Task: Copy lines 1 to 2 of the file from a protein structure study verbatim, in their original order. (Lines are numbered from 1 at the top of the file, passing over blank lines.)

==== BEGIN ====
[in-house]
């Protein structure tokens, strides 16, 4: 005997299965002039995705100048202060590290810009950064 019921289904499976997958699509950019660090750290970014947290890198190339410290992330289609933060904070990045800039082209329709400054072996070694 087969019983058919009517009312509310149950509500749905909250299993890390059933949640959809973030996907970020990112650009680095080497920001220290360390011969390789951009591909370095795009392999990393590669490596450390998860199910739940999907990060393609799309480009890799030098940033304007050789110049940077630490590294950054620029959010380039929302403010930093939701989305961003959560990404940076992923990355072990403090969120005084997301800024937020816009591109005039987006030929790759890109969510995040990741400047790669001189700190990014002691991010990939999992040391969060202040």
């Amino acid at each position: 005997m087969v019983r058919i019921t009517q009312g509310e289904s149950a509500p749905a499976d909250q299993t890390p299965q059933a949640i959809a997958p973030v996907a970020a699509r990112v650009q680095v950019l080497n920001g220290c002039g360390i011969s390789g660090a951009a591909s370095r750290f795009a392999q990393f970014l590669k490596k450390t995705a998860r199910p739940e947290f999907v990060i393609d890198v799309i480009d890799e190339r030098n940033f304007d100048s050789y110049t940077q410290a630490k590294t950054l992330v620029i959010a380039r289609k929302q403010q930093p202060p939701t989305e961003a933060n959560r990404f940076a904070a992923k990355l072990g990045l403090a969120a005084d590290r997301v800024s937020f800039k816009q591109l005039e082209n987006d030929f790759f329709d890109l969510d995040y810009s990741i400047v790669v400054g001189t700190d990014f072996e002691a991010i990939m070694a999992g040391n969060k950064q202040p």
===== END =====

[in-house]
């Protein structure tokens, strides 16, 4: 005997299965002039995705100048202060590290810009950064 019921289904499976997958699509950019660090750290970014947290890198190339410290992330289609933060904070990045800039082209329709400054072996070694 087969019983058919009517009312509310149950509500749905909250299993890390059933949640959809973030996907970020990112650009680095080497920001220290360390011969390789951009591909370095795009392999990393590669490596450390998860199910739940999907990060393609799309480009890799030098940033304007050789110049940077630490590294950054620029959010380039929302403010930093939701989305961003959560990404940076992923990355072990403090969120005084997301800024937020816009591109005039987006030929790759890109969510995040990741400047790669001189700190990014002691991010990939999992040391969060202040």